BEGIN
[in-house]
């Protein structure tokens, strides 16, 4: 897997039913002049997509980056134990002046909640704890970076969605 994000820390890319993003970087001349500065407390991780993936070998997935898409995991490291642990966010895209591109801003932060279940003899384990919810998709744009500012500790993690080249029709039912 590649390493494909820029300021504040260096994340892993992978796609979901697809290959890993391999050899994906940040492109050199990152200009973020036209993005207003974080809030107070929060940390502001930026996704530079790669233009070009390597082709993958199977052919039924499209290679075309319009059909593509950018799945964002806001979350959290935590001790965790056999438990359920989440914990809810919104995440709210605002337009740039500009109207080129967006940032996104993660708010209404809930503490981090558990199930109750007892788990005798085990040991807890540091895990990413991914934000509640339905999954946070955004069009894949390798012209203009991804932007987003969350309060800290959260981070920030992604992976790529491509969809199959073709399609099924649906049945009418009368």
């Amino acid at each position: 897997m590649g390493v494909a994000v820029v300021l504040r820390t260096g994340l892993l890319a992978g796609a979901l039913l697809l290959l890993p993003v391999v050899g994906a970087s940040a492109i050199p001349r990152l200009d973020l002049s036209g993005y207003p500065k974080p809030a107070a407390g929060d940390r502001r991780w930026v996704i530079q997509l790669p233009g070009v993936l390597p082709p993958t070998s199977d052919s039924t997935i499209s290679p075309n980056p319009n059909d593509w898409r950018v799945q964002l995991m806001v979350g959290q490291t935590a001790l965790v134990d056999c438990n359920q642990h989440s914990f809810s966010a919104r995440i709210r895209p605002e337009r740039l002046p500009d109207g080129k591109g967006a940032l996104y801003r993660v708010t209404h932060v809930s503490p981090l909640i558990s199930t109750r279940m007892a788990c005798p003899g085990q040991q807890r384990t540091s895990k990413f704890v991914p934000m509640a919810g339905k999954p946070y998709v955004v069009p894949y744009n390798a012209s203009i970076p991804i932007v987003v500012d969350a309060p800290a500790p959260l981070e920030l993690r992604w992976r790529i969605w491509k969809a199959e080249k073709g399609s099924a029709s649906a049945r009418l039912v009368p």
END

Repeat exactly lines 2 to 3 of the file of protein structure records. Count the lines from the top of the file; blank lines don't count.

């Protein structure tokens, strides 16, 4: 897997039913002049997509980056134990002046909640704890970076969605 994000820390890319993003970087001349500065407390991780993936070998997935898409995991490291642990966010895209591109801003932060279940003899384990919810998709744009500012500790993690080249029709039912 590649390493494909820029300021504040260096994340892993992978796609979901697809290959890993391999050899994906940040492109050199990152200009973020036209993005207003974080809030107070929060940390502001930026996704530079790669233009070009390597082709993958199977052919039924499209290679075309319009059909593509950018799945964002806001979350959290935590001790965790056999438990359920989440914990809810919104995440709210605002337009740039500009109207080129967006940032996104993660708010209404809930503490981090558990199930109750007892788990005798085990040991807890540091895990990413991914934000509640339905999954946070955004069009894949390798012209203009991804932007987003969350309060800290959260981070920030992604992976790529491509969809199959073709399609099924649906049945009418009368």
């Amino acid at each position: 897997m590649g390493v494909a994000v820029v300021l504040r820390t260096g994340l892993l890319a992978g796609a979901l039913l697809l290959l890993p993003v391999v050899g994906a970087s940040a492109i050199p001349r990152l200009d973020l002049s036209g993005y207003p500065k974080p809030a107070a407390g929060d940390r502001r991780w930026v996704i530079q997509l790669p233009g070009v993936l390597p082709p993958t070998s199977d052919s039924t997935i499209s290679p075309n980056p319009n059909d593509w898409r950018v799945q964002l995991m806001v979350g959290q490291t935590a001790l965790v134990d056999c438990n359920q642990h989440s914990f809810s966010a919104r995440i709210r895209p605002e337009r740039l002046p500009d109207g080129k591109g967006a940032l996104y801003r993660v708010t209404h932060v809930s503490p981090l909640i558990s199930t109750r279940m007892a788990c005798p003899g085990q040991q807890r384990t540091s895990k990413f704890v991914p934000m509640a919810g339905k999954p946070y998709v955004v069009p894949y744009n390798a012209s203009i970076p991804i932007v987003v500012d969350a309060p800290a500790p959260l981070e920030l993690r992604w992976r790529i969605w491509k969809a199959e080249k073709g399609s099924a029709s649906a049945r009418l039912v009368p």